Mold. Every Home Has It. What Does A Mom Do?




Photo credit: Creative Commons

If you’re like me you occasionally drop the ball on cleaning out the refrigerator despite your reputation for being a clean freak. Yuck! That moldy piece of cheese or the liquefied bag of salad is just disgusting. But I never stopped to think about mold in other places of my home or the health risks of mold.

Did you know mold could grow on your skin?
Apparently it can. Yikes! And if you have a compromised immune system like me you can be particularly susceptible to the effects of mold. And the more I dug the more disturbed I got. Some types of mold can even cause cancer.

Mold isn’t just unsightly and damaging to your home. Touching mold or breathing in mold-contaminated air can cause serious allergic reactions. Symptoms can include severe skin conditions, runny nose, redness and itching of the eyes and headaches. Mold can also cause asthma attacks in people who are allergic to mold. In extreme cases, mold can cause a pneumonia-like condition that can result in permanent scarring to the lungs.

It can affect your skin and cause issues like nummular eczema, dyshidrotic eczema, sporotrichosis, to name a few. And of course, athlete’s foot.

So what is mold?
Mold is a microbe and not all molds are harmful. Your penicillin and many medications are a result of mold. But molds can cause allergies, neurological issues and more. They love dark, moist spaces and hard to miss because they come in a variety of colors: black, green, red and more. Most of the time, molds are invisible till they become a colony and that can happen in as little as 48 hours.  This is a great video from Melissa Maker and her YouTube channel aptly named “Clean Your Space.” 

Can you prevent mold in your home?
You can take steps to prevent mold, but it’s going to take some vigilance and unfortunately you can’t see what may be in your walls although water stains can be a good indication.

To protect your families’ health, it’s important to try to eliminate mold and prevent it from returning.

The United States Environmental Protection Agency advise that the key to controlling mold, is by first controlling moisture. Damp environments in the home are ideal for mold spores to settle and grow. So, you need to first look for sources of water entry into your home like windows, roofs, doors, basements, water pipes and leaking fixtures.

If you find sources of moisture, clean and dry them so that mold doesn’t have a chance to grow. You can cleanup moldy areas on hard surfaces yourself if the area is less than 3 square feet and easily accessible. In case you are allergic to mold, it’s best to wear a respirator mask, safety goggles and waterproof gloves before you begin cleaning. Then scrub surfaces with a mixture of 10% bleach and water and then make sure you completely dry the area afterwards.  If you’d rather not use a bleach solution, then vinegar works well too. You will need to replace any damaged or rotted material.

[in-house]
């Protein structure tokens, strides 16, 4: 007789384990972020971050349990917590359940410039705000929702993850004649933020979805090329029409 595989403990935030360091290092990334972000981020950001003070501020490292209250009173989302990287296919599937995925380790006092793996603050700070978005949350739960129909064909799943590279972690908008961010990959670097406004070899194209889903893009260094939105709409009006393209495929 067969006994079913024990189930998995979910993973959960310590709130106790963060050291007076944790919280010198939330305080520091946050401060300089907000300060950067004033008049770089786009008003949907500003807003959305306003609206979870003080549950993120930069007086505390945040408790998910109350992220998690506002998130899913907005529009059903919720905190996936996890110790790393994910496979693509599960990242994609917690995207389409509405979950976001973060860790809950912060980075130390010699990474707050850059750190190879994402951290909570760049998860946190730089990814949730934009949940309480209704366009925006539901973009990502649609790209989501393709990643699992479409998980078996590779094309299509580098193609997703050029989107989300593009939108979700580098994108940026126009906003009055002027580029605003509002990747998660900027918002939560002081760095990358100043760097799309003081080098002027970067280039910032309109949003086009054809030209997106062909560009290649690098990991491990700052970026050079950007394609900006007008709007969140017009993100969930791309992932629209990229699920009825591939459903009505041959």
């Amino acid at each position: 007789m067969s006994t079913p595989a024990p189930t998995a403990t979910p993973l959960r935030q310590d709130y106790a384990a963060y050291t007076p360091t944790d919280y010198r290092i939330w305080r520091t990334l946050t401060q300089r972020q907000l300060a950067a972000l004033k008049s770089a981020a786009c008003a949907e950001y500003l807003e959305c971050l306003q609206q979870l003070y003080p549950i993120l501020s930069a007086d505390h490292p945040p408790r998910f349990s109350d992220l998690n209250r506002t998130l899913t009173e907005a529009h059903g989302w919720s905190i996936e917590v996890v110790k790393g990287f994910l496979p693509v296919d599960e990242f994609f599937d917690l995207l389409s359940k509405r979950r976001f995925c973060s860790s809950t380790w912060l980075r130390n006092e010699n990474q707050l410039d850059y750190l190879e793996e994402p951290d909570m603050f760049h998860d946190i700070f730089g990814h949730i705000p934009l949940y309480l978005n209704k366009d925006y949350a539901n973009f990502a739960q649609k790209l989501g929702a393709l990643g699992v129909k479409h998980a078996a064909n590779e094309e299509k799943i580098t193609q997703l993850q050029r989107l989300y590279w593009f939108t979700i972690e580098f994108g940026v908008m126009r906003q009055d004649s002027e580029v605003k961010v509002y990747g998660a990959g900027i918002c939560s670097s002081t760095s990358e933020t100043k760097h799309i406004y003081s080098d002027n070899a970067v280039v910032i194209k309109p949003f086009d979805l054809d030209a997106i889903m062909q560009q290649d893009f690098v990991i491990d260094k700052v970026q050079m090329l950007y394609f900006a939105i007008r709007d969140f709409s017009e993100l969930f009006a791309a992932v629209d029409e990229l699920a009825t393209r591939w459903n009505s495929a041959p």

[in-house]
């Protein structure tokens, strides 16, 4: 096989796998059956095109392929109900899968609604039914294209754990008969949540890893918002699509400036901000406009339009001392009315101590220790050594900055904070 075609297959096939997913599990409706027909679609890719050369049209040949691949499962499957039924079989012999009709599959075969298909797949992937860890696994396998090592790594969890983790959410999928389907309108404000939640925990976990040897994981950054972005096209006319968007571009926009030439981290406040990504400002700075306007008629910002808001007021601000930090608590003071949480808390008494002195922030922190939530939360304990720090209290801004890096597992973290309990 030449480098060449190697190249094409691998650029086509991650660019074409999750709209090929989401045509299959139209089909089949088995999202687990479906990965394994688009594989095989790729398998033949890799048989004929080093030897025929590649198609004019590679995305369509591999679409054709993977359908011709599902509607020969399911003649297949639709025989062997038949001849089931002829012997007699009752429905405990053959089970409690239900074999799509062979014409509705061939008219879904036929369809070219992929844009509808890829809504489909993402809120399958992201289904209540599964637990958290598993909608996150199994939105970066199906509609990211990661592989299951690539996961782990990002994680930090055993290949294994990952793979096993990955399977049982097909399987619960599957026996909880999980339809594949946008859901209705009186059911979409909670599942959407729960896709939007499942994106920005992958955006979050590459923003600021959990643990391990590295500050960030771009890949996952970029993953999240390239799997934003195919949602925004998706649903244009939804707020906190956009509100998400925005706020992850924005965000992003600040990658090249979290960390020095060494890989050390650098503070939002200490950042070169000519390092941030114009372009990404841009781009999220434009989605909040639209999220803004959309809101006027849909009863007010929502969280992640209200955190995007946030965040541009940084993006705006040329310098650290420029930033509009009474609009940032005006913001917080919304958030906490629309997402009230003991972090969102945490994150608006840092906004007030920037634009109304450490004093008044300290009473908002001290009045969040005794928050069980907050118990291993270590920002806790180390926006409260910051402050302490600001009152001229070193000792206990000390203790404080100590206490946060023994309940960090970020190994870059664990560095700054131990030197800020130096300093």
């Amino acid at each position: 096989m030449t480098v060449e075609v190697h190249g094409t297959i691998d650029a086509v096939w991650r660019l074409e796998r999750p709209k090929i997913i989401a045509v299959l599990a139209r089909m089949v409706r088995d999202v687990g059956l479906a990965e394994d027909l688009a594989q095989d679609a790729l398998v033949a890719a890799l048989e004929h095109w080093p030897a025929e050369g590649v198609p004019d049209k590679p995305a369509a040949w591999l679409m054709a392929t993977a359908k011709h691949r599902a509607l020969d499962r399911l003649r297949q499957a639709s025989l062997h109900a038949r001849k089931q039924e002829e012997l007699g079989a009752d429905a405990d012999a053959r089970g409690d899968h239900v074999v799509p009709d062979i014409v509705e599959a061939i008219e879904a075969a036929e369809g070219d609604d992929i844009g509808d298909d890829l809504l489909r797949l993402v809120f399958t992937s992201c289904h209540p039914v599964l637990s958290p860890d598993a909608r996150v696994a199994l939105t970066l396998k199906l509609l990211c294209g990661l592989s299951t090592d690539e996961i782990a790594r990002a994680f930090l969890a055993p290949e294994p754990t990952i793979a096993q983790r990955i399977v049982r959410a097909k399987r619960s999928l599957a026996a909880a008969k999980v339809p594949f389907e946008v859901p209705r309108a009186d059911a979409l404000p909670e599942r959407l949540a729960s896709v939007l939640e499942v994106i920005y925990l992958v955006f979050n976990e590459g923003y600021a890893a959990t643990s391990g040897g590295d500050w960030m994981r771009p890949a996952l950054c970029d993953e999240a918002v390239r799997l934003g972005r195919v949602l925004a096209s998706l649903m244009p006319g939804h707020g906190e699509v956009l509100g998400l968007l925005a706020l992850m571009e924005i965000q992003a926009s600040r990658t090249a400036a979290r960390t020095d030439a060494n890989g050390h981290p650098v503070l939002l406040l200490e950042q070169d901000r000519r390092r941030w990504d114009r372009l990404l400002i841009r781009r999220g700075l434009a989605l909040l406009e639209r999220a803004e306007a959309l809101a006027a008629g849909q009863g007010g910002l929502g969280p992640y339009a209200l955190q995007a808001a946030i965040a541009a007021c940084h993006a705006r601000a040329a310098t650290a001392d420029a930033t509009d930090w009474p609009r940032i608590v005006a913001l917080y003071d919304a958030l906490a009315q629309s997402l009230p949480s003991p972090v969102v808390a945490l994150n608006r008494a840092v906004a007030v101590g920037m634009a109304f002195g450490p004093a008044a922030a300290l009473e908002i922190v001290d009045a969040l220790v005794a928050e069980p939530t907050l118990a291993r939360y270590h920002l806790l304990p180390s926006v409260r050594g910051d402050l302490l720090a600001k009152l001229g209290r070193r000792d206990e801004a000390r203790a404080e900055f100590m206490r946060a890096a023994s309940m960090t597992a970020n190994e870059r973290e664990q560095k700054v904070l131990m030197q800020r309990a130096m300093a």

If you have a large area affected by mold or you’re concerned about treating it, you can hire a contractor to do a professional cleanup for you.

If it smells then it’s time to clean it or toss it.
Have you ever smelled an awful odor coming from a kitchen sponge or a bath towel that has been tossed in a pile on the floor? The shower curtain liner was looking a little nasty on the bottom where it sticks to the bathtub so I tossed it in the washer with some bleach. Even still it’s probably time to replace it.

Dry your bathroom after a shower.
I have a squeegee I use on the bathroom walls.



Spray tub or other hard to reach corners with some Tilex.
Just make sure when you use Tilex to avoid breathing it, but it works to eat at the mold. I like to spray it and come back a half hour later and see the magic. Tilex has Clorox Bleach in it so you don’t have to add that as an extra measure of safety. And best of all no scrubbing! (By the way, I was not compensated in any way for mentioning Tilex in this post.)

According to Tilex, “A University of Arizona study looked at 160 homes in all regions of the United States and found the presence of mold in literally 100 percent of all those sampled. 1 The highest levels were found in places that people normally overlook: window sills, refrigerator seals, under the kitchen sink, air registers and entryways.”

Add Taheebo tea to your houseplants.
Here’s a great tip from Mother Nature Network: even houseplants can grow mold so they recommend adding Taheebo tea to your houseplant’s water. The oil of Taheebo tea resists funghi even in super wet rain forests.

Vacuum your carpets regularly.
My daughter makes fun of my cleaning, but she doesn’t realize I’m helping to cut down on dust and mold. We often spill drinks on our carpet and lifting up the area rug to make sure it’s dry underneath is important for preventing mold.

Use the fans in your kitchen and bathroom.
Ventilation and circulating air is important for keeping things dry. I never use the fan on my stove, but I do run a fan in my bathroom after I get out of the shower. And I need to get some more grout sealer to close off some areas of the tile in my bathroom.

Other sources for information on household mold:

The United States Environmental Protection Agency has a helpful and printable guide to mold and moisture in your home.

The CDC provides a ton of educational materials on types of fungus exposures and infections including how to handle mold after a disaster such as a major flooding. and the U.S. Department of Housing and Urban Development provide many links to information including tips for clean up.

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